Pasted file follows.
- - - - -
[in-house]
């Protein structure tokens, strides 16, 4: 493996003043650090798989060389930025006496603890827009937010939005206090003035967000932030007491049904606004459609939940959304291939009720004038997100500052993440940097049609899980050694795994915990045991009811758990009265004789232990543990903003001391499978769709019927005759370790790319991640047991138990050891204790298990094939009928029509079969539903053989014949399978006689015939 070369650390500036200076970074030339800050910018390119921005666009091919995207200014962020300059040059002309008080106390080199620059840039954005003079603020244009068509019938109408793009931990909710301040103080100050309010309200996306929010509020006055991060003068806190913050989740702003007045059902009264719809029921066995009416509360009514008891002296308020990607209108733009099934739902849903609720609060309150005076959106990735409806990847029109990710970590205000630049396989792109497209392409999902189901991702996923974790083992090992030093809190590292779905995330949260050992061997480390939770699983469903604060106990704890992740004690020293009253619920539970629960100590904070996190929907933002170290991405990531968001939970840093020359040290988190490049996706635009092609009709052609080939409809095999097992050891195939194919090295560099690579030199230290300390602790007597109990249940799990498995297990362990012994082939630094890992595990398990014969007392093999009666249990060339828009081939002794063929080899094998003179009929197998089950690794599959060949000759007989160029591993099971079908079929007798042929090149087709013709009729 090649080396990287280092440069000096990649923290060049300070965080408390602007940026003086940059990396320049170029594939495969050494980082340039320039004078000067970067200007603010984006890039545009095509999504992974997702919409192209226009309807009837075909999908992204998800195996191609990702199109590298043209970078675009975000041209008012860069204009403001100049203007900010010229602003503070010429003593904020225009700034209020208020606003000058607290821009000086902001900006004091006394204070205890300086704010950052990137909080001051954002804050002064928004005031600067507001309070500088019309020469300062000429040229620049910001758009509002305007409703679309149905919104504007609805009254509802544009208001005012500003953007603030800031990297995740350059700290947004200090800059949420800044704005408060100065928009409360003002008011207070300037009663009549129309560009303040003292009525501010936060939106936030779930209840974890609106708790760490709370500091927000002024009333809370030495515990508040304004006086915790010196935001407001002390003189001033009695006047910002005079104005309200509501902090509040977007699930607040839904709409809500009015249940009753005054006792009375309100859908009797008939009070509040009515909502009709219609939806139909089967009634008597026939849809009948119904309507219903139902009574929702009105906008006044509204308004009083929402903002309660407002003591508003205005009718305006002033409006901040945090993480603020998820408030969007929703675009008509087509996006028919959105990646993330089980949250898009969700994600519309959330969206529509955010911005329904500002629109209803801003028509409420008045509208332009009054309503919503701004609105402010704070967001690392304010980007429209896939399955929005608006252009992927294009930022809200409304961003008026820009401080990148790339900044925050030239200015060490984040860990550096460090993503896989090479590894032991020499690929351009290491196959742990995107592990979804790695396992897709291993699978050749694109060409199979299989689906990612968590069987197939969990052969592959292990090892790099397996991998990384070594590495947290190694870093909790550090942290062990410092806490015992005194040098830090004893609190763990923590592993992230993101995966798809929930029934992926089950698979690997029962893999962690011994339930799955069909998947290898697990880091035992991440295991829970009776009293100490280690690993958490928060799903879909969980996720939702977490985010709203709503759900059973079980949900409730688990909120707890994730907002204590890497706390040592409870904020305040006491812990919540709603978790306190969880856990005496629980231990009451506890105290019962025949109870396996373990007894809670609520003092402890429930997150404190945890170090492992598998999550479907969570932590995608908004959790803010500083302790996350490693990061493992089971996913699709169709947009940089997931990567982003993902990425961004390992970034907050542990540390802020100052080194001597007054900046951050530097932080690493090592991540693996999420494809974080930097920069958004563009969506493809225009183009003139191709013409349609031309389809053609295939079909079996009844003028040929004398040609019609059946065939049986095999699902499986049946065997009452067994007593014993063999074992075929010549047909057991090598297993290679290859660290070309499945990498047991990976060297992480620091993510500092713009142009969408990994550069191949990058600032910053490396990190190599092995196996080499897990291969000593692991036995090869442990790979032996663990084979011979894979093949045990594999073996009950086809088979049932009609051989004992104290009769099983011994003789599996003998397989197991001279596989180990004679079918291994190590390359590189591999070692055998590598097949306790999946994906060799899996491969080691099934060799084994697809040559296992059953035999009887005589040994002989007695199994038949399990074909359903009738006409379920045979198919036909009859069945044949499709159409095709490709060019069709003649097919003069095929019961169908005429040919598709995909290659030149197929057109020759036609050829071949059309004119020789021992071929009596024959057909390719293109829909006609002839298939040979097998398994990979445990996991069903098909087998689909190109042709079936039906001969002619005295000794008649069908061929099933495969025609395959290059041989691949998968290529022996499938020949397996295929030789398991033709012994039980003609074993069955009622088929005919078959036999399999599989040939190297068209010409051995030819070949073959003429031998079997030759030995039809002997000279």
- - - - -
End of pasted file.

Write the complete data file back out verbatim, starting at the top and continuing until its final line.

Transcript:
[in-house]
């Protein structure tokens, strides 16, 4: 493996003043650090798989060389930025006496603890827009937010939005206090003035967000932030007491049904606004459609939940959304291939009720004038997100500052993440940097049609899980050694795994915990045991009811758990009265004789232990543990903003001391499978769709019927005759370790790319991640047991138990050891204790298990094939009928029509079969539903053989014949399978006689015939 070369650390500036200076970074030339800050910018390119921005666009091919995207200014962020300059040059002309008080106390080199620059840039954005003079603020244009068509019938109408793009931990909710301040103080100050309010309200996306929010509020006055991060003068806190913050989740702003007045059902009264719809029921066995009416509360009514008891002296308020990607209108733009099934739902849903609720609060309150005076959106990735409806990847029109990710970590205000630049396989792109497209392409999902189901991702996923974790083992090992030093809190590292779905995330949260050992061997480390939770699983469903604060106990704890992740004690020293009253619920539970629960100590904070996190929907933002170290991405990531968001939970840093020359040290988190490049996706635009092609009709052609080939409809095999097992050891195939194919090295560099690579030199230290300390602790007597109990249940799990498995297990362990012994082939630094890992595990398990014969007392093999009666249990060339828009081939002794063929080899094998003179009929197998089950690794599959060949000759007989160029591993099971079908079929007798042929090149087709013709009729 090649080396990287280092440069000096990649923290060049300070965080408390602007940026003086940059990396320049170029594939495969050494980082340039320039004078000067970067200007603010984006890039545009095509999504992974997702919409192209226009309807009837075909999908992204998800195996191609990702199109590298043209970078675009975000041209008012860069204009403001100049203007900010010229602003503070010429003593904020225009700034209020208020606003000058607290821009000086902001900006004091006394204070205890300086704010950052990137909080001051954002804050002064928004005031600067507001309070500088019309020469300062000429040229620049910001758009509002305007409703679309149905919104504007609805009254509802544009208001005012500003953007603030800031990297995740350059700290947004200090800059949420800044704005408060100065928009409360003002008011207070300037009663009549129309560009303040003292009525501010936060939106936030779930209840974890609106708790760490709370500091927000002024009333809370030495515990508040304004006086915790010196935001407001002390003189001033009695006047910002005079104005309200509501902090509040977007699930607040839904709409809500009015249940009753005054006792009375309100859908009797008939009070509040009515909502009709219609939806139909089967009634008597026939849809009948119904309507219903139902009574929702009105906008006044509204308004009083929402903002309660407002003591508003205005009718305006002033409006901040945090993480603020998820408030969007929703675009008509087509996006028919959105990646993330089980949250898009969700994600519309959330969206529509955010911005329904500002629109209803801003028509409420008045509208332009009054309503919503701004609105402010704070967001690392304010980007429209896939399955929005608006252009992927294009930022809200409304961003008026820009401080990148790339900044925050030239200015060490984040860990550096460090993503896989090479590894032991020499690929351009290491196959742990995107592990979804790695396992897709291993699978050749694109060409199979299989689906990612968590069987197939969990052969592959292990090892790099397996991998990384070594590495947290190694870093909790550090942290062990410092806490015992005194040098830090004893609190763990923590592993992230993101995966798809929930029934992926089950698979690997029962893999962690011994339930799955069909998947290898697990880091035992991440295991829970009776009293100490280690690993958490928060799903879909969980996720939702977490985010709203709503759900059973079980949900409730688990909120707890994730907002204590890497706390040592409870904020305040006491812990919540709603978790306190969880856990005496629980231990009451506890105290019962025949109870396996373990007894809670609520003092402890429930997150404190945890170090492992598998999550479907969570932590995608908004959790803010500083302790996350490693990061493992089971996913699709169709947009940089997931990567982003993902990425961004390992970034907050542990540390802020100052080194001597007054900046951050530097932080690493090592991540693996999420494809974080930097920069958004563009969506493809225009183009003139191709013409349609031309389809053609295939079909079996009844003028040929004398040609019609059946065939049986095999699902499986049946065997009452067994007593014993063999074992075929010549047909057991090598297993290679290859660290070309499945990498047991990976060297992480620091993510500092713009142009969408990994550069191949990058600032910053490396990190190599092995196996080499897990291969000593692991036995090869442990790979032996663990084979011979894979093949045990594999073996009950086809088979049932009609051989004992104290009769099983011994003789599996003998397989197991001279596989180990004679079918291994190590390359590189591999070692055998590598097949306790999946994906060799899996491969080691099934060799084994697809040559296992059953035999009887005589040994002989007695199994038949399990074909359903009738006409379920045979198919036909009859069945044949499709159409095709490709060019069709003649097919003069095929019961169908005429040919598709995909290659030149197929057109020759036609050829071949059309004119020789021992071929009596024959057909390719293109829909006609002839298939040979097998398994990979445990996991069903098909087998689909190109042709079936039906001969002619005295000794008649069908061929099933495969025609395959290059041989691949998968290529022996499938020949397996295929030789398991033709012994039980003609074993069955009622088929005919078959036999399999599989040939190297068209010409051995030819070949073959003429031998079997030759030995039809002997000279």